The reason for this is that data sitting in archives or graveyards presents more risk for security breaches. If it’s not needed and can be removed, your risk can be substantially lessened.

How to Create (or Improve) a Retention Schedule

First, know that your retention policy should be an integral part of your overall data security strategy. The two are inextricably linked. Start with a security review so that you can align the two. Then, create a data flow map for your organization. Your retention strategy should address data along the flow map, documenting exactly:

  • What types of data are being stored and where—so it can be easily located when it’s time to delete. This includes all traces, such as in backups or file servers.
  • A permission-based framework for all retained data
  • Anonymization and encryption policies that will be used
  • How it’s being processed and why
  • Why it’s being stored—including if there are legal or regulatory reasons for doing so, such as audits or tax reasons, historic or research purposes, etc.
  • When it’s being deleted (or moved) and protocols for deletion or sanitization
  • How you’ll document deletion or anonymization
  • Roles and responsibilities of individuals monitoring compliance and retention

Note: Sensitive personal information can be anonymized, which may preclude your need for retention or deletion of that particular data set. However, if this data paired with another data set can make it identifiable, it will still need to be deleted.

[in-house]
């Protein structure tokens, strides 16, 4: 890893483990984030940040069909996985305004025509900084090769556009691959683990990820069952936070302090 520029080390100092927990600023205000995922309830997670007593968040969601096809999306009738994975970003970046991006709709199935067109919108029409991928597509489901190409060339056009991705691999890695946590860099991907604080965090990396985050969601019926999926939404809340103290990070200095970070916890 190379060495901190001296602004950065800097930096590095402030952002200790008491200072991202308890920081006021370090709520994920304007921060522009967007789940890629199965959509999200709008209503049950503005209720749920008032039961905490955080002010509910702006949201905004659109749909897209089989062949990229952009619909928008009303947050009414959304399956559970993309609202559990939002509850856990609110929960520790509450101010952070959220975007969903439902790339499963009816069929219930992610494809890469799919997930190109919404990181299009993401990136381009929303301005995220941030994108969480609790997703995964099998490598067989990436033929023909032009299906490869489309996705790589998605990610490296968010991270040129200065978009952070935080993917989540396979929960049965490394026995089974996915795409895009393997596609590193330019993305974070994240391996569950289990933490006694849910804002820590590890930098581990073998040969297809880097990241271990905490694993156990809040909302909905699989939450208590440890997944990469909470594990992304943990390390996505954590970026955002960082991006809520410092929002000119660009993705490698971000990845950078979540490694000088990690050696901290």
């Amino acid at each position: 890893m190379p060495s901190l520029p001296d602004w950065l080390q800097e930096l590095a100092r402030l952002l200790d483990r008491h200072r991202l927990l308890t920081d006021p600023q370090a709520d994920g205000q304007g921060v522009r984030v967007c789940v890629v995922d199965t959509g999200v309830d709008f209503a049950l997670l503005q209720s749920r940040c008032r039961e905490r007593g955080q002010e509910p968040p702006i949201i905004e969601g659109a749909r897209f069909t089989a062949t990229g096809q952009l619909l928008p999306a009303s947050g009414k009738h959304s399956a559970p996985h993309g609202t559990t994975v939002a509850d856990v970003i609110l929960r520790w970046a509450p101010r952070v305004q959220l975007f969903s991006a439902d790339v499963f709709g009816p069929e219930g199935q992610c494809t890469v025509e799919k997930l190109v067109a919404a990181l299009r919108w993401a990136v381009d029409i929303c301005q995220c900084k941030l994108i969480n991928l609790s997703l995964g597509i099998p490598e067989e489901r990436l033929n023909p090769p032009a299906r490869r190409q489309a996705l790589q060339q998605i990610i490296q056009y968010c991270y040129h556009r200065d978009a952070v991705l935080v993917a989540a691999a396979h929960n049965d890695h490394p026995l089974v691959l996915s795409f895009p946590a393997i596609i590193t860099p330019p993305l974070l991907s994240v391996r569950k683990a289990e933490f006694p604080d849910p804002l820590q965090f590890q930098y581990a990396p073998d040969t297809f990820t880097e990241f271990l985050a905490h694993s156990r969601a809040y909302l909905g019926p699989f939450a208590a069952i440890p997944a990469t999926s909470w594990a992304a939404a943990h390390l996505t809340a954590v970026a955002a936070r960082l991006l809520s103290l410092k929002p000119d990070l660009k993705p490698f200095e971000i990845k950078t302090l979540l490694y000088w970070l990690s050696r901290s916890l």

How Pure Storage Can Help Support Retention Strategies

Coupled with comprehensive organizational security measures, Pure Storage® can help you meet GDPR and other security requirements and data compliance regulations around the world, without adding more complexity.

  • The creation of tiered retained data with secure, data-only bunkers: Given that communication is established into, but not out of, the bunker, it’s considered a highly secure location.
  • Cloud-ready, seamless data mobility: Seamlessly move workloads to support changing business needs, including data sets that no longer have value for processing.
  • Data and backups safe from encryption or deletion. SafeMode snapshots protect your data, especially critical backups, from accidental deletion, compromised credentials, or encryption during an attack.
  • Modern data protection: We deliver the most modern data protection solutions, with security and rapid recovery against ransomware threats.
  • A single control pane for visibility: It’s important to have a clear handle on where your most important data lives at any given time. Pure’s simple setup, effortless operations, and unified control pane make it easy to see what workloads are where, so you can move data sets for deletion.

Your first step is to meet with your compliance officer and include your CISO to make sure everyone’s on the same page.

Download the “FlashArray™ Data Security and Compliance” white paper for an in-depth look at how.


  1. 451 Research: 2021 Voice of the Enterprise: Storage Survey.
  2. https://gdpr-info.eu/art-17-gdpr/